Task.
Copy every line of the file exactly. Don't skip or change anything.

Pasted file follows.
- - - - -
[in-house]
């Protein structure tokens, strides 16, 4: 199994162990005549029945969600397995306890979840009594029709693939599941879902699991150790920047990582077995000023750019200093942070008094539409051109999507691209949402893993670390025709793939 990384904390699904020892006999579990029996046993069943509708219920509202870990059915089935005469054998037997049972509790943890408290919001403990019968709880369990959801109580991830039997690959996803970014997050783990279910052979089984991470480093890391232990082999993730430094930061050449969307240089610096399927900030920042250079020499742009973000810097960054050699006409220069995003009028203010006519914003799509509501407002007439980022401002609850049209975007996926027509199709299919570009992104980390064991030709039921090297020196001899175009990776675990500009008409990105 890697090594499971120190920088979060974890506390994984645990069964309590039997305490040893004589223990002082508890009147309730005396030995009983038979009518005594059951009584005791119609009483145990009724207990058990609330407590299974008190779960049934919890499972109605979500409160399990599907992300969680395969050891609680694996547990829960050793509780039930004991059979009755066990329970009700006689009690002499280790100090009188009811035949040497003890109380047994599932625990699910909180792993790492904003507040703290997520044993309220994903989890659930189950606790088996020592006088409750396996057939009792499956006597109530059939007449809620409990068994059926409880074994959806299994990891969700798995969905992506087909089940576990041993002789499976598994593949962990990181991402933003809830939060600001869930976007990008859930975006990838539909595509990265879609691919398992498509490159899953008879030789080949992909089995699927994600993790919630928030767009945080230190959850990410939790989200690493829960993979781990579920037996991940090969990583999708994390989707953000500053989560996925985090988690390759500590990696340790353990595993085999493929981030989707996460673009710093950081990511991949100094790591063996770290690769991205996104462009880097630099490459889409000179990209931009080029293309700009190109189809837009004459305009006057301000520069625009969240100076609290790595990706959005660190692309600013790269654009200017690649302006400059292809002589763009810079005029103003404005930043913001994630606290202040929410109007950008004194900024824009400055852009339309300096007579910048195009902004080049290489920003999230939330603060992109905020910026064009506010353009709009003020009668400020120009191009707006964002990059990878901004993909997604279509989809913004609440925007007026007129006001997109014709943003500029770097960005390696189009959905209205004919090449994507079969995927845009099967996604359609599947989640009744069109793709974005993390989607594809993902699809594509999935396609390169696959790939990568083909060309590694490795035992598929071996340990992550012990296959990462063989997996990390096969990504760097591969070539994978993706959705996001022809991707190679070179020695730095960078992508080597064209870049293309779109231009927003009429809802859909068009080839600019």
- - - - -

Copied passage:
[in-house]
């Protein structure tokens, strides 16, 4: 199994162990005549029945969600397995306890979840009594029709693939599941879902699991150790920047990582077995000023750019200093942070008094539409051109999507691209949402893993670390025709793939 990384904390699904020892006999579990029996046993069943509708219920509202870990059915089935005469054998037997049972509790943890408290919001403990019968709880369990959801109580991830039997690959996803970014997050783990279910052979089984991470480093890391232990082999993730430094930061050449969307240089610096399927900030920042250079020499742009973000810097960054050699006409220069995003009028203010006519914003799509509501407002007439980022401002609850049209975007996926027509199709299919570009992104980390064991030709039921090297020196001899175009990776675990500009008409990105 890697090594499971120190920088979060974890506390994984645990069964309590039997305490040893004589223990002082508890009147309730005396030995009983038979009518005594059951009584005791119609009483145990009724207990058990609330407590299974008190779960049934919890499972109605979500409160399990599907992300969680395969050891609680694996547990829960050793509780039930004991059979009755066990329970009700006689009690002499280790100090009188009811035949040497003890109380047994599932625990699910909180792993790492904003507040703290997520044993309220994903989890659930189950606790088996020592006088409750396996057939009792499956006597109530059939007449809620409990068994059926409880074994959806299994990891969700798995969905992506087909089940576990041993002789499976598994593949962990990181991402933003809830939060600001869930976007990008859930975006990838539909595509990265879609691919398992498509490159899953008879030789080949992909089995699927994600993790919630928030767009945080230190959850990410939790989200690493829960993979781990579920037996991940090969990583999708994390989707953000500053989560996925985090988690390759500590990696340790353990595993085999493929981030989707996460673009710093950081990511991949100094790591063996770290690769991205996104462009880097630099490459889409000179990209931009080029293309700009190109189809837009004459305009006057301000520069625009969240100076609290790595990706959005660190692309600013790269654009200017690649302006400059292809002589763009810079005029103003404005930043913001994630606290202040929410109007950008004194900024824009400055852009339309300096007579910048195009902004080049290489920003999230939330603060992109905020910026064009506010353009709009003020009668400020120009191009707006964002990059990878901004993909997604279509989809913004609440925007007026007129006001997109014709943003500029770097960005390696189009959905209205004919090449994507079969995927845009099967996604359609599947989640009744069109793709974005993390989607594809993902699809594509999935396609390169696959790939990568083909060309590694490795035992598929071996340990992550012990296959990462063989997996990390096969990504760097591969070539994978993706959705996001022809991707190679070179020695730095960078992508080597064209870049293309779109231009927003009429809802859909068009080839600019």